24. The method of claim 19, wherein the WIPS stores historical channel usage, wherein historical channel usage comprises data illustrating which channels are in use during at least one previous scan performed by the WIPS.
25. The method of claim 24, wherein the channel monitoring patterns are updated responsive to historical channel usage.
BACKGROUND AND SUMMARY
This disclosure relates to wireless network security systems and methods, and more particularly to systems and methods for using spectrum and power measurement analysis for intrusion detection in wireless networks. The proposed methods may be used for identifying and locating sources of interference as well as improving channel monitoring to detect intrusions and unauthorized wireless activity.
Wireless Local Area Networks (WLANs) offer a quick and effective extension of a wired network or standard local area network (LAN). WLAN devices comprise a combination of wireless access points (APs), WLAN cards, and other devices. WLAN devices comprise a wireless radio configured to tune to a specified wireless channel to transmit and receive packets. The channels correspond to a center frequency and bandwidth of the wireless spectrum.
WLANs have proliferated due to the standardization of the Institute of Electrical and Electronics Engineers (IEEE) 802.11 family of protocols and the availability of license free radio frequency (RF) spectrum for communication across the globe. WLANs typically use the 2.4 GHz and 5 GHz bands for communications in the United States. In the United States, the Federal Communications Commission (FCC) has designated these bands along with the 900 MHz band for license-free Industrial, Scientific and Medical (ISM). While WLANs offer flexibility and ease of use, the unlicensed spectrum that they use often result in degraded performance due to interference from other ISM band devices such as, for example, cordless phones, microwave ovens, baby monitors, and Bluetooth devices.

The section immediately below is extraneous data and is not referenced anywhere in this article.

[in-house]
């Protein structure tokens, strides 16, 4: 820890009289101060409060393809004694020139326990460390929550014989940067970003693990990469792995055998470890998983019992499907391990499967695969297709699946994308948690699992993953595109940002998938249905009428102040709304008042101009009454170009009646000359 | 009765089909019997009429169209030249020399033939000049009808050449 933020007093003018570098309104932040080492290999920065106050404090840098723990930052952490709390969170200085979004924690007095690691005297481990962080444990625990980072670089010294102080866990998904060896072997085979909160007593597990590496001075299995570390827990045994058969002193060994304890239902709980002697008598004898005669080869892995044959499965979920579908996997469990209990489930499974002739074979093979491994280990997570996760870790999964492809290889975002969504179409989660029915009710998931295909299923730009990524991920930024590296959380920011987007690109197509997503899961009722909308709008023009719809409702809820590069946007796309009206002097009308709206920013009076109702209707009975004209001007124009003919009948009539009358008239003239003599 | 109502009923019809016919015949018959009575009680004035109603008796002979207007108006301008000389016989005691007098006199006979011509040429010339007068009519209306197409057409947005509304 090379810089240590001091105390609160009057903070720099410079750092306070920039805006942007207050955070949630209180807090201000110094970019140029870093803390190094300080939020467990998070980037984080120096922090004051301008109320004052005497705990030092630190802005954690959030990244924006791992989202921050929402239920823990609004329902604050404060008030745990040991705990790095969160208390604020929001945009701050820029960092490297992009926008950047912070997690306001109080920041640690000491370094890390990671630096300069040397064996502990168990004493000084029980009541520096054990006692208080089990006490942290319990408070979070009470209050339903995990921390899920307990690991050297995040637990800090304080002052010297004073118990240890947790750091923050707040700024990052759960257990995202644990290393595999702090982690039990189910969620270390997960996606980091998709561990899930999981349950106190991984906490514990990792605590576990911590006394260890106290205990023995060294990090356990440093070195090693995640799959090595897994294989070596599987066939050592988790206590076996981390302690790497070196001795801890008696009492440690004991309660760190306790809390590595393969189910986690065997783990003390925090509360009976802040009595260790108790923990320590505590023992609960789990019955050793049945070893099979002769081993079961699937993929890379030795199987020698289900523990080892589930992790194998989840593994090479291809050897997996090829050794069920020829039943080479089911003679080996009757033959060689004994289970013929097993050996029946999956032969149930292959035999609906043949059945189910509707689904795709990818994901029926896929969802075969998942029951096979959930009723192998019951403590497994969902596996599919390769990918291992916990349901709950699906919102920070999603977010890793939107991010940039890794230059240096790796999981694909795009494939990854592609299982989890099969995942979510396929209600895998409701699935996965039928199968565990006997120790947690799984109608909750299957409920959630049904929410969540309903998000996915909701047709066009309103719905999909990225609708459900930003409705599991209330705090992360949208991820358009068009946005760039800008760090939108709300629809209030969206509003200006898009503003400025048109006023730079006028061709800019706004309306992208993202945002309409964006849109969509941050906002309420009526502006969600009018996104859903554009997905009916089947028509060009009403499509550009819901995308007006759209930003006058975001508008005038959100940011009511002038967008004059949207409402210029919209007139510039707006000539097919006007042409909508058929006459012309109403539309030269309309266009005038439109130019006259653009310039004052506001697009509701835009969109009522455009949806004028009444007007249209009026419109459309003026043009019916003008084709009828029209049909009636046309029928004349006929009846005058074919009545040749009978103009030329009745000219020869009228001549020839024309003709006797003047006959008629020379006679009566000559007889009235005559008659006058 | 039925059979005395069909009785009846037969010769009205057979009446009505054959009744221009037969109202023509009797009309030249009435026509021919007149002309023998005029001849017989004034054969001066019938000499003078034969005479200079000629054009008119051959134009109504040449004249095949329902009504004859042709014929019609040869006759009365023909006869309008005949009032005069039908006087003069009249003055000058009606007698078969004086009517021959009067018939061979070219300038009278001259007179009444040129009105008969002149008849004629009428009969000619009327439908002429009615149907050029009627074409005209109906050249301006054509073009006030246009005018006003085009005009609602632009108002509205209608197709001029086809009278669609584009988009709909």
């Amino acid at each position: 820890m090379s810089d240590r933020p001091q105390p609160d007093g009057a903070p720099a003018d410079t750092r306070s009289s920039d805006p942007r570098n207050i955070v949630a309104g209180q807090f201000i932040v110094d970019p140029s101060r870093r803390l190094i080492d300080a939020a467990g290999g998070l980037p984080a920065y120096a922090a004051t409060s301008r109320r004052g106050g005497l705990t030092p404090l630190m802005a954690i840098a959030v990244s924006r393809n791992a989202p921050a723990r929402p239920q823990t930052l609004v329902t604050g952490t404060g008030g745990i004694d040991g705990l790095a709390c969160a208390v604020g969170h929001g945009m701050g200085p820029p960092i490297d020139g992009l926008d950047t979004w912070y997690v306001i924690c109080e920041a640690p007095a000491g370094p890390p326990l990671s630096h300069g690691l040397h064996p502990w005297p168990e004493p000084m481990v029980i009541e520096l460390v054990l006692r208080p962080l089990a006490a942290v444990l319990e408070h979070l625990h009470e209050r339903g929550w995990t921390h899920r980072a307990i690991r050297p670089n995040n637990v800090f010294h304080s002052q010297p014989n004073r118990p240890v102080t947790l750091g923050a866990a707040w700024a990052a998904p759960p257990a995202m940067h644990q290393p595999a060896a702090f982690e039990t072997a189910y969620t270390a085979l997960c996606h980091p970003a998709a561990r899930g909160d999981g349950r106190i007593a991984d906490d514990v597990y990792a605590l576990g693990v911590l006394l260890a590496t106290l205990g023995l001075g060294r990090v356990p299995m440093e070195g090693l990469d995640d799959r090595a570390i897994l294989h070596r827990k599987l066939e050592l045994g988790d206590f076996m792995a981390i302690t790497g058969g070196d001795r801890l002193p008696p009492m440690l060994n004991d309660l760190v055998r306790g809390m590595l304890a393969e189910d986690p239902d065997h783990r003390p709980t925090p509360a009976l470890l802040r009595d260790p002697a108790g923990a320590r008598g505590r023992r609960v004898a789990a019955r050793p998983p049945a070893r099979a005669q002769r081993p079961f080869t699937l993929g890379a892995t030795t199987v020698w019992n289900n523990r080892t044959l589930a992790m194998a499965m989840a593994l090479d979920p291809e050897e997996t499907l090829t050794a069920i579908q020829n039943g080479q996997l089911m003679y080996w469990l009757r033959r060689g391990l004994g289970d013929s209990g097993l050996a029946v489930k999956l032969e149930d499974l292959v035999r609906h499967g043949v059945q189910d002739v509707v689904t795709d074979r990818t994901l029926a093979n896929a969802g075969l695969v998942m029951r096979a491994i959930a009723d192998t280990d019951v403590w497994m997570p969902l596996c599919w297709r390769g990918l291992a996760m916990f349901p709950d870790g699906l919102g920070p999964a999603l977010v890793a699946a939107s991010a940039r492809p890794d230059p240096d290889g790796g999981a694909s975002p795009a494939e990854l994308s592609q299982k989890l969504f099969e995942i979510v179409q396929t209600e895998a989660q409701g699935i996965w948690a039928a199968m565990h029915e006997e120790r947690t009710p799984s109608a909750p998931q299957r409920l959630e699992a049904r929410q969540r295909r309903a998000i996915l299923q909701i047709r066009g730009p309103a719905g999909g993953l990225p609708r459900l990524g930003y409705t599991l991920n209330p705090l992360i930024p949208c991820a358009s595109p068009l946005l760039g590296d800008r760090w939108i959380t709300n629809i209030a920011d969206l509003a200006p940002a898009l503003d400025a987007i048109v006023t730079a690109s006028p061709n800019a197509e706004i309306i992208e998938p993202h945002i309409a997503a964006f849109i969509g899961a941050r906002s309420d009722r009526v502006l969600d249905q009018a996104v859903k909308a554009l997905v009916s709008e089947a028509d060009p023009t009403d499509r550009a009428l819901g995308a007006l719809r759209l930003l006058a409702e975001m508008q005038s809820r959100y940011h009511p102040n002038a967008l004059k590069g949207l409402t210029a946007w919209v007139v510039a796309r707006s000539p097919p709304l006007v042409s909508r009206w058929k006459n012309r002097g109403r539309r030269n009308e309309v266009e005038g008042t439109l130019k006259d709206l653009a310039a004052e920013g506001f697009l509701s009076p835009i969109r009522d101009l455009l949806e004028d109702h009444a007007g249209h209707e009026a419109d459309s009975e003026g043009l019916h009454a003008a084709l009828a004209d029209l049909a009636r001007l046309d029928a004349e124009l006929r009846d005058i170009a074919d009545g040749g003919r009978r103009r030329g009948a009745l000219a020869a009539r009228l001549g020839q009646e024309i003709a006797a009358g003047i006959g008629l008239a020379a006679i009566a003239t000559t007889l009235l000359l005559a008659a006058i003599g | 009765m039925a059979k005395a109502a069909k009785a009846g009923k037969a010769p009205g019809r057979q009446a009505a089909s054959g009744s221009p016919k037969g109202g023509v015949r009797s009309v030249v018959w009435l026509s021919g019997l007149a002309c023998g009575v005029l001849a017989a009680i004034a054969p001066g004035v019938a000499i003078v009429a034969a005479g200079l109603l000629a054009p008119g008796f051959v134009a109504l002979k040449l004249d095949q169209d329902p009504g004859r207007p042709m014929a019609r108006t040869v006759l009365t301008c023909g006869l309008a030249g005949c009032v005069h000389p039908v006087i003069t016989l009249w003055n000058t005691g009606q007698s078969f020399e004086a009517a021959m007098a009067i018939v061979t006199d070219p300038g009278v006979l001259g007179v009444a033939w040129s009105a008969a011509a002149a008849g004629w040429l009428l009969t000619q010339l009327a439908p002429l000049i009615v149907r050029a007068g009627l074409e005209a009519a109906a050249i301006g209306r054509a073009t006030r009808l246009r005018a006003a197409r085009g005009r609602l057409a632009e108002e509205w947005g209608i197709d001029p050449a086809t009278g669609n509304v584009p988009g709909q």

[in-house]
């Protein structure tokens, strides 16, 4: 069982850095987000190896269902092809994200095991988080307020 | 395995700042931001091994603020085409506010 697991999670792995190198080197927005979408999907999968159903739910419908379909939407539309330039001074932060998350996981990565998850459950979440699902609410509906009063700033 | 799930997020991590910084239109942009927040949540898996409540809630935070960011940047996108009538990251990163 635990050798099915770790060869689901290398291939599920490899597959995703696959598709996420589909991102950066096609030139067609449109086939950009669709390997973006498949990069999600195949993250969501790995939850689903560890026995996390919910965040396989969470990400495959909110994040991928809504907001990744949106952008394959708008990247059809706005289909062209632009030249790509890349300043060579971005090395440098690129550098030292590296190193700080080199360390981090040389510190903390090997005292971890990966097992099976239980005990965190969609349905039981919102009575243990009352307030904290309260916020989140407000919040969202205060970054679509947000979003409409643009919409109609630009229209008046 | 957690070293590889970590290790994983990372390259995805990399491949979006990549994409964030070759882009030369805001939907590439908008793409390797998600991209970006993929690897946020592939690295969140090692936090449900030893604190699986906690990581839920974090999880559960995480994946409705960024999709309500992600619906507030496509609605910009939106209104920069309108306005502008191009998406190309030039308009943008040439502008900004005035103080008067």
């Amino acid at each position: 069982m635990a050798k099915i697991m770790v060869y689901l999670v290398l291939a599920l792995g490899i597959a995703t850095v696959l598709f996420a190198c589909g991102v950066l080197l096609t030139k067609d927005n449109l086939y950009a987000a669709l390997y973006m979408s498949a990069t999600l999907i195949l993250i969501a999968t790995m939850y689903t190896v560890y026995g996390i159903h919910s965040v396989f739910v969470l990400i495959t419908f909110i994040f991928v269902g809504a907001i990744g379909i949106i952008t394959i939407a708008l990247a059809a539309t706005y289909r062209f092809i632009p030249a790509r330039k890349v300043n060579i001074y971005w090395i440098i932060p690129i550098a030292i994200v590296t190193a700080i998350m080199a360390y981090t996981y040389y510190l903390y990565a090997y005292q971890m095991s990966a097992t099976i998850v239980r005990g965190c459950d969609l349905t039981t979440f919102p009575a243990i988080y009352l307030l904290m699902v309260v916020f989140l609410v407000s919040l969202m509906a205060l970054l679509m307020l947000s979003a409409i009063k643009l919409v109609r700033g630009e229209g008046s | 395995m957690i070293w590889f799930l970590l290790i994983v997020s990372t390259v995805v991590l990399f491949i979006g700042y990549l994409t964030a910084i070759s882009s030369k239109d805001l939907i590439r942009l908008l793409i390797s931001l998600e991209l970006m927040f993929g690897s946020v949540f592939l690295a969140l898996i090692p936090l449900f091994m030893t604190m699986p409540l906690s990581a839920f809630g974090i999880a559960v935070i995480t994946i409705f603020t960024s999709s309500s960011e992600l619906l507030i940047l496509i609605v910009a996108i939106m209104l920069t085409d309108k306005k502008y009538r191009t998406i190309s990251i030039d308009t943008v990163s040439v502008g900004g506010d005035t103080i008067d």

Existing Wireless Intrusion Prevention Systems (WIPS) are configured to detect and terminate unauthorized devices from a WLAN. However, unauthorized devices may attempt to channel hop whereby they move from one channel to another to avoid detection and termination. Thus, a persistent unauthorized device may hop to different channels to escape detection from the WIPS. Since WLANs may have multiple channels, WIPS can encounter difficulty in determining to which channel the unauthorized device has moved. Spectrum analysis may provide a means to narrow down which channels are in use, allowing a WIPS to monitor these channels for the unauthorized device.
Existing systems and methods exist for frequency analysis. However, such systems and methods involve additional equipment such as a spectrum analyzer. Spectrum analyzers can cost thousands of dollars and are not widely deployed in WLANs. Other systems and methods include expensive hardware solutions that use Digital Signal Processing (DSP) of time domain samples are used to perform spectral analysis. Similarly, these systems and methods involve additional hardware that is not widely deployed in WLANs.
This disclosure illustrates systems and methods for using existing wireless devices to serve as a spectrum analyzer. In addition to providing network communication, wireless radios in WLANs can be used to provide signal and noise power measurements. These measurements can be stored and analyzed by existing computers in the WLAN to provide a spectrum analysis with no additional hardware components in the WLAN.
A method for using wireless radios for spectral analysis by connecting to the wireless radios, setting a center frequency and bandwidth on the wireless radios, receiving power measurements from the plurality of wireless radios; and repeating the connecting, setting and receiving steps for a number of frequencies of the wireless network.
A method for identifying interference in a wireless network based on spectral analysis by scanning channels of the wireless network for power measurements, receiving power measurements from the plurality of wireless radios, repeating the scanning and receiving steps until a predetermined time has elapsed or substantially all channels have been measured, and constructing a spectrogram based on the power measurements for the channels.
A method for using spectral analysis to determine which channels to monitor for detecting attacks and unauthorized activity on a wireless network by scanning substantially all channels of the wireless network for power measurements, identifying which channels are in use responsive to power measurements, wherein the channels in use comprise channels with high signal power measurements, and updating channel monitoring patterns responsive to which channels are in use.
BRIEF DESCRIPTION OF THE DRAWINGS